American parents are beginning to choose to have girls over boys. As they imagine the pride of watching a child grow and develop and succeed as an adult, it is more often a girl that they see in their mind’s eye.

Yes, the U.S. still has a wage gap, one that can be convincingly explained—at least in part—by discrimination. Yes, women still do most of the child care. And yes, the upper reaches of society are still dominated by men. But given the power of the forces pushing at the economy, this setup feels like the last gasp of a dying age rather than the permanent establishment. It may be happening slowly and unevenly, but it’s unmistakably happening: in the long view, the modern economy is becoming a place where women hold the cards.

That view makes even comedian (and father of two daughters) Louis C.K.’s pronouncement in a recent Fast Company article that “The next Steve Jobs will  be a chick” not unimaginable. And when she is, who will be her inner superheroine? Any of the girls brandishing medieval weaponry headed, like crusaders, for movie theaters this year?

Considering the cruel, dystopian premise of The Hunger Games, Katniss will likely get to have as fun as an overachiever prepping for the SATs. And while Kristen Stewart as persecuted maiden turned, apparently, warrior in Snow White and the Huntsman (whose producer previously suited up Alice for battle in Wonderland) couldn’t possibly be more joyless and blank than as Bella (….right??), my money’s on Brave‘s Merida to win in the the flat out cool department, here:

Either way, while Tony Stark is an archetype boys grow into, the above are all manifestations of one girls grow out of, and when they do, they will expect their own spirit superheroine to aspire to. Someone who doesn’t have to be brutalized to be a badass, or a predator to be a hero. Someone clever and charming and cool as fuck, whom you’d just as soon want to party with as have saving the world; who’s faced the dark forces that don’t understand her and threaten to break her and strip her of her dignity, and, like the century of superheroes before her, has overcome. The next 21st century superhero will be a chick. The girls coming for the 21st century won’t be satisfied with anything less.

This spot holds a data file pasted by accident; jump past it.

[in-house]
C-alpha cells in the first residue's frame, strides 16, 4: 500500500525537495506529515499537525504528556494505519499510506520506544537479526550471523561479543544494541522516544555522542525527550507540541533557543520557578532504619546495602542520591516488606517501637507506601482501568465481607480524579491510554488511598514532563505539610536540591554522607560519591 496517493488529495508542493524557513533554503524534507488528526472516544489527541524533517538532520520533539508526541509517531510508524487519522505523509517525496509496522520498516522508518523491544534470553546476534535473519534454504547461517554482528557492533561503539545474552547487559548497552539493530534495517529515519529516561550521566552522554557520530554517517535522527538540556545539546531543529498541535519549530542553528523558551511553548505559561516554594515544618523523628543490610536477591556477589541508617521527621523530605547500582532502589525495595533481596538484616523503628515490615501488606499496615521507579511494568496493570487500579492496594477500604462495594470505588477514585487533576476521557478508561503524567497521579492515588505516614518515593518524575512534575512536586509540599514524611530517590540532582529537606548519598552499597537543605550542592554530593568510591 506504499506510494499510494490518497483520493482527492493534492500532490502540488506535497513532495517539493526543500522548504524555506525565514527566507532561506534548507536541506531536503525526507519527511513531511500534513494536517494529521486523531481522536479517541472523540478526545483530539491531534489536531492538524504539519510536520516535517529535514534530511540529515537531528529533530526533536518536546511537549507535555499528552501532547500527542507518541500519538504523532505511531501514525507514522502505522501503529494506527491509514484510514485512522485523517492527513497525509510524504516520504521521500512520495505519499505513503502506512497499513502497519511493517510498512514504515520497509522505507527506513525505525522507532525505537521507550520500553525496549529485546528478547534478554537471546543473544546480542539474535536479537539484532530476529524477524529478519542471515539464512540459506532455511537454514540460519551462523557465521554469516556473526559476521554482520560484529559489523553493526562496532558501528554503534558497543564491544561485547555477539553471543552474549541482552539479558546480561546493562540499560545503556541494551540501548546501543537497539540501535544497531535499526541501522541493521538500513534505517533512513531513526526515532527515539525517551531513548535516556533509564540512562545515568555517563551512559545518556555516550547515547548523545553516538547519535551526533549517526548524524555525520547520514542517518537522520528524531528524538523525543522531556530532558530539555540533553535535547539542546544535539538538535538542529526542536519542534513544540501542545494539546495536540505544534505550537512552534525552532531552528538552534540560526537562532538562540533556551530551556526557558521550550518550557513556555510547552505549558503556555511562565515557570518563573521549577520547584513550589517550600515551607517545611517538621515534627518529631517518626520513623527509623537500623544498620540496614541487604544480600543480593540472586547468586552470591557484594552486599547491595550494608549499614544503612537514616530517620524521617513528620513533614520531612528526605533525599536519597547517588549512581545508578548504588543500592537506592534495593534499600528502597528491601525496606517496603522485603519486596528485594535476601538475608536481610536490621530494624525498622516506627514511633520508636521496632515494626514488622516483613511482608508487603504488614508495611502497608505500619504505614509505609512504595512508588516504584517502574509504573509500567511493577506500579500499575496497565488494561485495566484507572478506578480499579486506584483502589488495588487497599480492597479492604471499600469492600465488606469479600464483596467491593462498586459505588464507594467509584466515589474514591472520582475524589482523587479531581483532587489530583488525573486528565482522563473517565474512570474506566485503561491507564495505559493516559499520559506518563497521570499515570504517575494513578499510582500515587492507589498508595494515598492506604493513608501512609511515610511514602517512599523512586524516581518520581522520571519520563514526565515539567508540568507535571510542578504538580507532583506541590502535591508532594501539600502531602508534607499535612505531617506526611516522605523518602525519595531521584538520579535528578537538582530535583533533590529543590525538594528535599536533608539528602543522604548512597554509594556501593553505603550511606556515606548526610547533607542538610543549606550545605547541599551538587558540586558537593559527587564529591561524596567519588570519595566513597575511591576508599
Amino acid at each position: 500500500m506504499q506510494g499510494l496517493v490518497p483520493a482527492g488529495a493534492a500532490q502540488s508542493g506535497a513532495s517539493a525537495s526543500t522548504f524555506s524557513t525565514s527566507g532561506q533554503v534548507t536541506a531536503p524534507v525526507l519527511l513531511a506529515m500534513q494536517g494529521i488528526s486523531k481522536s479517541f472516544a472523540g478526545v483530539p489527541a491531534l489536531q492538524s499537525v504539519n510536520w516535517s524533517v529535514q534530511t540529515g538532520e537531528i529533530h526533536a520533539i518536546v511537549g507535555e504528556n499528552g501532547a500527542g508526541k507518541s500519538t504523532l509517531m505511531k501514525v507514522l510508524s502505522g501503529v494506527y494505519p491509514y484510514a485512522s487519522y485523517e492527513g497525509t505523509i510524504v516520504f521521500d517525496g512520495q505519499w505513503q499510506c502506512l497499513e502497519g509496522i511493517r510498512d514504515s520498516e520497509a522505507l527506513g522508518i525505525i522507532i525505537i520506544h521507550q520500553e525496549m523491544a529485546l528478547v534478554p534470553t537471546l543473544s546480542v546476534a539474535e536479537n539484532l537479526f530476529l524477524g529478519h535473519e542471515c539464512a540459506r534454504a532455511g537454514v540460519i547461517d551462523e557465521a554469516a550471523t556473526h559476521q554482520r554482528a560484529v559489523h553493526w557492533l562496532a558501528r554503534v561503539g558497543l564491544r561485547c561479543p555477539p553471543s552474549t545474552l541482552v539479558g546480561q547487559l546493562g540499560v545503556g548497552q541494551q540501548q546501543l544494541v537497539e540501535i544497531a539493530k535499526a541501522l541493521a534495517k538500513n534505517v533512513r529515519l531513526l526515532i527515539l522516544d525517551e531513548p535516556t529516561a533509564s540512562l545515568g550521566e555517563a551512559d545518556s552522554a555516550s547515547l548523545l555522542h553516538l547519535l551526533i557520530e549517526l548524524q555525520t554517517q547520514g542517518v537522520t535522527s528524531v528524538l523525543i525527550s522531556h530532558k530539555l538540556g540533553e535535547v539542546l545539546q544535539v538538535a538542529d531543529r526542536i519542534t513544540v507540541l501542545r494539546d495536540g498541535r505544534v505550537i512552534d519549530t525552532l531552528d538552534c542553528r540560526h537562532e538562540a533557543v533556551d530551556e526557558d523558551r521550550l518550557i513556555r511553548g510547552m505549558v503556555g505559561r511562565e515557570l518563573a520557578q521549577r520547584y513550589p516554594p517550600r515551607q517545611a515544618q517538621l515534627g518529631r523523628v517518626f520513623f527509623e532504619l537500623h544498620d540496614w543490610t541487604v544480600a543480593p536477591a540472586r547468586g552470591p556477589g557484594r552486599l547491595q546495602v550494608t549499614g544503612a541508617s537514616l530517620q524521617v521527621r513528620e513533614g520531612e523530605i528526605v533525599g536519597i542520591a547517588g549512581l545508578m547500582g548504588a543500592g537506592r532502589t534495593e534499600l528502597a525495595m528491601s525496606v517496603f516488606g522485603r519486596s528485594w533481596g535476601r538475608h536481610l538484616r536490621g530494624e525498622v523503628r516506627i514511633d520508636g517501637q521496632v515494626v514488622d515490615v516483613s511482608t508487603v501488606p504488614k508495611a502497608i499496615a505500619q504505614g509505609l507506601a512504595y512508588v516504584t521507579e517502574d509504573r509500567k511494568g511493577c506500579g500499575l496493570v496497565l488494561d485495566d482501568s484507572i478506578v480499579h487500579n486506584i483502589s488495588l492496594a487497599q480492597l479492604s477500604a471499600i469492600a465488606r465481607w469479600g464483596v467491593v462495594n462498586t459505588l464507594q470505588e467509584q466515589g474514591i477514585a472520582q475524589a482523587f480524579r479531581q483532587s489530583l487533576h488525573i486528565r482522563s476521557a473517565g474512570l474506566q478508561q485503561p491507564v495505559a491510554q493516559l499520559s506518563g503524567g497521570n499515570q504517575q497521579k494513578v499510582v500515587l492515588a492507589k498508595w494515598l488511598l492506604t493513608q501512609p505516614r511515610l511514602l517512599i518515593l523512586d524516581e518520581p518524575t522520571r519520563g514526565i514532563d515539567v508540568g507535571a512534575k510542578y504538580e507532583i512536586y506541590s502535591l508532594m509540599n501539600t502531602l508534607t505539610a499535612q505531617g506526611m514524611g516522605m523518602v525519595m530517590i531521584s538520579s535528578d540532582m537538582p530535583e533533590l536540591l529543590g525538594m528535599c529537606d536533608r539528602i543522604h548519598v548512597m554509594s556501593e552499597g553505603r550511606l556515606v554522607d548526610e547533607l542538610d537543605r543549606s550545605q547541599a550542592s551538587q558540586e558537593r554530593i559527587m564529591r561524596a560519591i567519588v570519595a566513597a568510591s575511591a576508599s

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(The Craft + Carrie) * ♂ = Chronicle

I’ll start by stating for the record that I LOVED Josh Trank’s Chronicle. I’d been excited to see it ever since I first saw the the trailer, below, which is basically structured unlike any other I’d ever seen. And the movie was, indeed, awesome. I wholly agree with assessments like Entertainment Weekly’s that “the movie makes special effects special again,” and that the film’s inventive use of the “found-footage” cinematic convention “allows Trank to stage scenes that aren’t powered by a dramatic arc, scenes that consist almost entirely of the characters just hanging out, making up what they’re doing as they go along” — which, I’ve always contended is the best part of superhero movies, anyway (Wolverine just having a beer at X-Mansion, Iron Man getting trashed at his birthday party, etc.)

“It’s not until late in the game that Chronicle reveals it has tricked us into watching a superhero origin story without our quite knowing it,” EW, adds. And it wasn’t until I left the theater, still totally enthralled with the movie, and already wanting a sequel, that I realized…. I’d seen it before, years ago, as two separate films… starring chicks.

Here are some plot points remixed in Chronicle:

1. A group of high school friends are drawn together through shared possession of uncanny powers. Together they grow stronger, until one of them takes it too far, becoming drunk with power — and mental instability — inevitably having to be stopped by the saner of the group. I just summarized 1996’s The Craft:

2. A shy, friendless teenager, abused by an unstable parent, suddenly becomes the most popular kid in school, only to be brought down that same night by a moment of humiliation, unleashing a wave of rage-fueled telekinetic carnage on said parent, bullies, and innocent bystanders alike. Which is, pretty much, the plot of 1976’s Carrie.

According to Trank, despite the fact that two thirds of the movie’s superpowered protagonists don’t survive to the end, “if it feels like the demand is there and the desire to see how this story can continue is there, we definitely have ideas. It can definitely be expanded.” The sequel better have a chick with powers. Considering the plotline’s on loan from some, it’s only fair.